Tube wins injunction to stop drivers' strike

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The Independent Online

Labour Editor

London Underground last night won a High Court injunction to prevent the train drivers' union Aslef staging a 24-hour strike tomorrow.

The Aslef executive is today expected to obey the order and call off the stoppage, but services could still be disrupted by members of RMT, the largest union, who last night expressed their anger over the ruling.

Mr Justice Rix, hearing the application at his home in St John's Wood, north London, decided that the stoppage by Aslef could be unlawful in the wake of a decision yesterday to improve a pay offer from 2.75 per cent to three per cent.

The Tube's management pointed out that Aslef's strike ballot paper called for industrial action to achieve "an improved offer".

The state-owned company argued that it had met that criterion and the union would now have to reballot its members if it wanted to take industrial action.

London Underground took no action against RMT because the ballot paper was less specific, saying that strike action would be taken as part of its pursuit of pay negotiations.

A spokesman for Tube management said the company regretted resorting to litigation, but had a duty to ensure that the best possible service was provided.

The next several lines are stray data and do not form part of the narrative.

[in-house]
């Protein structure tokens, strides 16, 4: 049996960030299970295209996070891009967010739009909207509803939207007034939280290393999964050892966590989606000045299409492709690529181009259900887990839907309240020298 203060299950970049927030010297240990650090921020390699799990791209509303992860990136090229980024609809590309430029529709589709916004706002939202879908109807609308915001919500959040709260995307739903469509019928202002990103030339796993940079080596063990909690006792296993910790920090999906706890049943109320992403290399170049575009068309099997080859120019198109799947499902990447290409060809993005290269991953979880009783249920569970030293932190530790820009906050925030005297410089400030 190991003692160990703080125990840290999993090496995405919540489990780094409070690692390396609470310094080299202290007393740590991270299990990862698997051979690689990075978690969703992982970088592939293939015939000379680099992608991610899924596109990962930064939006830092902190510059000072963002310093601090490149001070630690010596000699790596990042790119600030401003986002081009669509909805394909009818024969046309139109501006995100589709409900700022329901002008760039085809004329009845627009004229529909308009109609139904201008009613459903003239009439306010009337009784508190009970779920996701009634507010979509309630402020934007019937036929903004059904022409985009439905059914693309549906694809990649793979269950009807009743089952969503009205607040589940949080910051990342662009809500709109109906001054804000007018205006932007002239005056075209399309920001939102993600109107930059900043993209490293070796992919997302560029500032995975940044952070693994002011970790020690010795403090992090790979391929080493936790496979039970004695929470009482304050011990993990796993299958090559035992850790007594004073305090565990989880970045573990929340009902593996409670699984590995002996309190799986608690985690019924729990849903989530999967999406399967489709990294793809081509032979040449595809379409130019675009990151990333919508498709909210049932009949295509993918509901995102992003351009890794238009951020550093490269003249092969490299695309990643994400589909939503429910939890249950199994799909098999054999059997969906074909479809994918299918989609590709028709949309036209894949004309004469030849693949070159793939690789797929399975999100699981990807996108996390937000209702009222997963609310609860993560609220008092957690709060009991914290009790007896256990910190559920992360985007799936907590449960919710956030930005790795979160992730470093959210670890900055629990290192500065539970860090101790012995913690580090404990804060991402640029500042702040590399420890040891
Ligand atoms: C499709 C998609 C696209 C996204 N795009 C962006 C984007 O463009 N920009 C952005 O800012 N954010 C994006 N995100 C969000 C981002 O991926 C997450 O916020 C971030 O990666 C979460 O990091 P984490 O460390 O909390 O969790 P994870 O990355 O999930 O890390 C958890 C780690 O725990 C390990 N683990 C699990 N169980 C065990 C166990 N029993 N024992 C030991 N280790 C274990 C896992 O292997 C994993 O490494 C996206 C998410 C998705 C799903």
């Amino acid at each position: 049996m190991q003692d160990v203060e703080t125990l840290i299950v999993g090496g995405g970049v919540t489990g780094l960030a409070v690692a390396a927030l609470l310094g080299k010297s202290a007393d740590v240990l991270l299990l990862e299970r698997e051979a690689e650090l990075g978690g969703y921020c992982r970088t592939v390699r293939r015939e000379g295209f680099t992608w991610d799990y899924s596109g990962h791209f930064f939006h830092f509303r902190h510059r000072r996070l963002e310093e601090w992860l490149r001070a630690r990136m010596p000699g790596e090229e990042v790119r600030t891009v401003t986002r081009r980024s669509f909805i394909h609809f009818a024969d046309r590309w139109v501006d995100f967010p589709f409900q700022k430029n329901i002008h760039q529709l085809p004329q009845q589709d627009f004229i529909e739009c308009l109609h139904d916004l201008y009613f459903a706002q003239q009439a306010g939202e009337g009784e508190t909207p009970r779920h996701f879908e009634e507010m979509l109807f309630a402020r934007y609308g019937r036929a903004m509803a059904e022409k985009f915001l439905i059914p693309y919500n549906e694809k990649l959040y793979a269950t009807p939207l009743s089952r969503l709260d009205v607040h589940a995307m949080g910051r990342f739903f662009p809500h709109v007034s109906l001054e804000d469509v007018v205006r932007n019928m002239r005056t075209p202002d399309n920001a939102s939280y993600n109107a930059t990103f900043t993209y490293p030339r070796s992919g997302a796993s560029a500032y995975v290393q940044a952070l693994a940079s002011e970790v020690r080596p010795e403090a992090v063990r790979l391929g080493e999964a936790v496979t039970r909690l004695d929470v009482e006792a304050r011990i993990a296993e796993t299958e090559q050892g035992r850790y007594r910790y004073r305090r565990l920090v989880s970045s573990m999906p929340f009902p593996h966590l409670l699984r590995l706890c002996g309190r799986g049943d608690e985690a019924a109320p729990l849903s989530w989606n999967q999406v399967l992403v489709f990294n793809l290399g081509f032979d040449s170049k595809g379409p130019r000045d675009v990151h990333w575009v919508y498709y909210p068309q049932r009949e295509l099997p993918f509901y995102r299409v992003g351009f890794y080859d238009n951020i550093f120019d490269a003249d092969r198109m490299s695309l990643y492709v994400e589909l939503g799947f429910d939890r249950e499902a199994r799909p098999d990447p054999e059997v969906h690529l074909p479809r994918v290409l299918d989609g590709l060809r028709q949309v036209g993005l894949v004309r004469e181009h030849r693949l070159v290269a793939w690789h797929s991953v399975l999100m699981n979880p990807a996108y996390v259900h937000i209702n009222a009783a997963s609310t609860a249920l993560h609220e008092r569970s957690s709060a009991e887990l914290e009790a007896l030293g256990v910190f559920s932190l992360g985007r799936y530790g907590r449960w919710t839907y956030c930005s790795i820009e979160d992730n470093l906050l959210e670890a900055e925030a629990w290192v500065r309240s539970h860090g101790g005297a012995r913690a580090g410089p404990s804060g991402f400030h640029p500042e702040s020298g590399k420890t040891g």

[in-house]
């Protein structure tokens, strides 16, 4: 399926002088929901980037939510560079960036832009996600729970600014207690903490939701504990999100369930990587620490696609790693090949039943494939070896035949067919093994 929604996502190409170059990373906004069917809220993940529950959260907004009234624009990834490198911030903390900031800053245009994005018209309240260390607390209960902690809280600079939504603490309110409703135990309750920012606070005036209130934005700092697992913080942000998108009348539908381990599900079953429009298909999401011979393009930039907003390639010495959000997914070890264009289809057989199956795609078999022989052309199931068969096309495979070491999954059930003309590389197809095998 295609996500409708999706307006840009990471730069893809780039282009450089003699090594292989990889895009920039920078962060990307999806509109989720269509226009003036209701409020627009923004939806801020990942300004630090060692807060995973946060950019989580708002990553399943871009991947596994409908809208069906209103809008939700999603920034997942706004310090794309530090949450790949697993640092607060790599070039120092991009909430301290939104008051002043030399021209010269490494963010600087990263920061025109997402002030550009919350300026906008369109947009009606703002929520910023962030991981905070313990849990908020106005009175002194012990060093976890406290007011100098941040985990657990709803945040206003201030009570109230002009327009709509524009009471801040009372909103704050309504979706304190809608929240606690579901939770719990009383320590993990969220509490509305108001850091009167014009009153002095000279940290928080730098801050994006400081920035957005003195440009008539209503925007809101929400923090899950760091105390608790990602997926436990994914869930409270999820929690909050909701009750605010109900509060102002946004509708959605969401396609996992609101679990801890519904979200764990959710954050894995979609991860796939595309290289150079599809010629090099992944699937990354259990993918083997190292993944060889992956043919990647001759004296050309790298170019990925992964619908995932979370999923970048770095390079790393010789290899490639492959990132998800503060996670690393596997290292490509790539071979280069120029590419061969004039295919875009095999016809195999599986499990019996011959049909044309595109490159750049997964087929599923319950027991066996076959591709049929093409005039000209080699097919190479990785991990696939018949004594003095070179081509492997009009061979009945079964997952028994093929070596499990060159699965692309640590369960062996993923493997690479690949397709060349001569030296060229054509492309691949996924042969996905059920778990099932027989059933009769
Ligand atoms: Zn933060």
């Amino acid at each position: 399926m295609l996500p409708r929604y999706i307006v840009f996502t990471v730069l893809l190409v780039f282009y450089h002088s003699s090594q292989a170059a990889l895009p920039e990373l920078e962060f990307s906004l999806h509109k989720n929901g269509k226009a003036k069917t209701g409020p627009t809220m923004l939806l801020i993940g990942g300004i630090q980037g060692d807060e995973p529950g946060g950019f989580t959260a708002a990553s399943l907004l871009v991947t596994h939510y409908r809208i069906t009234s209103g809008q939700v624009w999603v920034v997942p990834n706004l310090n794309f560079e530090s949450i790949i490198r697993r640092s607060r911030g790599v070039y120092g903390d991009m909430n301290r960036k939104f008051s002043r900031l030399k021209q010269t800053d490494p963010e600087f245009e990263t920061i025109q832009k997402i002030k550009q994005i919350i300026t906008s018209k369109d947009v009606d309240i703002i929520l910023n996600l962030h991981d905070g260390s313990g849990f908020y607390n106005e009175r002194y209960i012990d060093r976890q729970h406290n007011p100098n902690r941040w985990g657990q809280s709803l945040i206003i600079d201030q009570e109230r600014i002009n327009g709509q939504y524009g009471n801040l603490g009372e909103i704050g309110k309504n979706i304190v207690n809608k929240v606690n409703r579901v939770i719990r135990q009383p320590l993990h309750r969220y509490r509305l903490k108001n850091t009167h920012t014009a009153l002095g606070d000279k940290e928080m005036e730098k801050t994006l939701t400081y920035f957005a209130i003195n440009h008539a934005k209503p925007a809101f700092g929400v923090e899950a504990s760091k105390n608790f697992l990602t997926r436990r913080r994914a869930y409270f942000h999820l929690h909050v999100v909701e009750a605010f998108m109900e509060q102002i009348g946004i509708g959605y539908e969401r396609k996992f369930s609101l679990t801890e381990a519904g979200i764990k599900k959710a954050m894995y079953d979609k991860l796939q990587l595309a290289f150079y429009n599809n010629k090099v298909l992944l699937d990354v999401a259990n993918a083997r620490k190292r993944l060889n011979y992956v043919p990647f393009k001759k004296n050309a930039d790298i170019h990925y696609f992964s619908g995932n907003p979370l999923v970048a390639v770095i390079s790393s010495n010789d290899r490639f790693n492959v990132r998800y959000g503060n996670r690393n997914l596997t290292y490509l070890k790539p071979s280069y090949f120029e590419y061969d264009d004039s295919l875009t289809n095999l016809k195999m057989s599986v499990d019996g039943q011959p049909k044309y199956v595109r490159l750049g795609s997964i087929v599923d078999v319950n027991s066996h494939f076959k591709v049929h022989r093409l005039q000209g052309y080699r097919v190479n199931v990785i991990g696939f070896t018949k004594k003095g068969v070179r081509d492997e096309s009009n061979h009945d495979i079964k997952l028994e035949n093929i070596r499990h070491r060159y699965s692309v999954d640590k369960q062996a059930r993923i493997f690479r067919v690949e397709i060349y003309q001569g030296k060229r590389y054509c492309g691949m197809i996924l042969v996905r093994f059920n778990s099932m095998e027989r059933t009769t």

If RMT today decides to press ahead with the strike in the absence of Aslef, the Tube management could still be able to provide a skeleton service tomorrow. Most of the drivers belong to Aslef and management grades would perform the station duties normally carried out by RMT members.

While management yesterday increased the pay offer to match a proposal tabled by British Rail, London Underground refused to grant similar assurances about a reduction in the working week.

Senior officials at Aslef said the union was seeking a commitment to reduce the working week to 35 hours. At RMT, the largest union at London Underground, sources were pessimistic about the chances of a settlement. "A few months ago three per cent may have been enough, but now management will have to put something else on the table." It is understood that train crews in particular are dissatisfied with a new system whereby they are on call during meal breaks, but not paid.

While the Aslef stoppage was due to begin at midnight tonight, RMT members have been told not to report for duty if their shifts begin after 7.30pm this evening.

Ann Burfitt, human resources director at London Underground, said the increase was "sizeable" and the additional quarter of a per cent would add pounds 1m to the pay bill.

London Underground pointed out that a joint working party had been set up on working hours and management were prepared to enter negotiations "with an open mind".